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Should ":" be an extended alphabetic character?

I don't think the issue here is porting code from one language to
another, but rather to have implementations of both languages coexist
in a single Lisp environment, so that procedures written in one or the
other are mutually "callable".

I suspect the problem arises when Scheme symbols reside in a Common
Lisp package (called scheme ?) which is part of the startup set of
packages.  Then Scheme code would have a hard time referencing
variables (or invoking procedures) whose names belong to packages
which are not in the "current" inheritance chain.  CL code would also
have a hard time referencing Scheme variables (or invoking Scheme
procedures) whose name had a ':' character.  Note that the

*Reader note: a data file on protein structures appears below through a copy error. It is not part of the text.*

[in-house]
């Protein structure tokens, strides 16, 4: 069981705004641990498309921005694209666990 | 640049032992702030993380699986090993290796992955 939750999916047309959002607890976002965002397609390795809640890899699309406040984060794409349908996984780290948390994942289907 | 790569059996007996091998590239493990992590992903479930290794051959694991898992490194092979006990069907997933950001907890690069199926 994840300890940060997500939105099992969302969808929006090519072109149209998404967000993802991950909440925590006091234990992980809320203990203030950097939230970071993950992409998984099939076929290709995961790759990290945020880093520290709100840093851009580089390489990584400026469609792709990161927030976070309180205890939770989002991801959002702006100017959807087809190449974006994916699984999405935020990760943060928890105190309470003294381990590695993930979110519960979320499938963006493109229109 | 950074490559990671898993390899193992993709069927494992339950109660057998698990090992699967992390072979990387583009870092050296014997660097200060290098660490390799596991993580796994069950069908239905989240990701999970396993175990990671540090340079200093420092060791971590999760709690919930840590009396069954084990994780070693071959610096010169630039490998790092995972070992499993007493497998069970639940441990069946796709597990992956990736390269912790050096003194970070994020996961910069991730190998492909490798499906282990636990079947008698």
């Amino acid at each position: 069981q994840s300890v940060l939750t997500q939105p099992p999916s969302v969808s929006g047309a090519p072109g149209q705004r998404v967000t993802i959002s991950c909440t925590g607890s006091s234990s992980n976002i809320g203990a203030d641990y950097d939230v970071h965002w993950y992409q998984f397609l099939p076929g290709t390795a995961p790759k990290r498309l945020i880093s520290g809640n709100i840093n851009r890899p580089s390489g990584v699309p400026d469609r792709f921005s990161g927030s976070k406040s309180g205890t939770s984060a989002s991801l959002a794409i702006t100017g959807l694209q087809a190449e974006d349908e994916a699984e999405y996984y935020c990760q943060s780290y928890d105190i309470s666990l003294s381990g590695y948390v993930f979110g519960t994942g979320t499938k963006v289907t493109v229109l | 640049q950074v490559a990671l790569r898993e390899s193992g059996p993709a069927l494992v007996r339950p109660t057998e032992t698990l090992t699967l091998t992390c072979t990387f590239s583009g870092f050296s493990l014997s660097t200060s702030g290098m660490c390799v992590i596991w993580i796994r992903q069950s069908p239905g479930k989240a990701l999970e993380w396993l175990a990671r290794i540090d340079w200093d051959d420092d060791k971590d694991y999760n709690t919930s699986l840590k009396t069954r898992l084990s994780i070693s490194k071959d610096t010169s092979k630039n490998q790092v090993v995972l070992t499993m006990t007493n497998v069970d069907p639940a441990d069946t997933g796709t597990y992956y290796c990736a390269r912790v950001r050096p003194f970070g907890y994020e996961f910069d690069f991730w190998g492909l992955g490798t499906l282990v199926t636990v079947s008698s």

interpretation of ':' at read time is not really an issue, since the
reader could be conditionalized according to the language being read.

If the above is a correct statement of the problem, there are two

1) Remove ':' from Scheme.  The Scheme reader could then treat ':' the
same way as the CL reader, and intern the symbol in the right place.
What it would do with the function/value distinction in that package
is quite a different matter.

2) Add some non-standard reader-syntax which allows mutual references.
For example, assuming that #: is not a predefined reader macro in CL
(there are so many, I don't know which mean anything and which do not),
#:foo in CL would specify scheme:foo, and #:foo:bar in CL would be the
symbol in the scheme package whose print name is foo:bar.  Similarly
#:foo in Scheme would represent the CL symbol foo (in user ?), while
#:foo:bar in Scheme would be the way to type the CL symbol bar in
package foo.

Although I like to use ':' in my identifiers, I really don't care much
either way.  I'm just worried about gratuituous compatibilities with
CL caused by features of CL which I consider distasteful.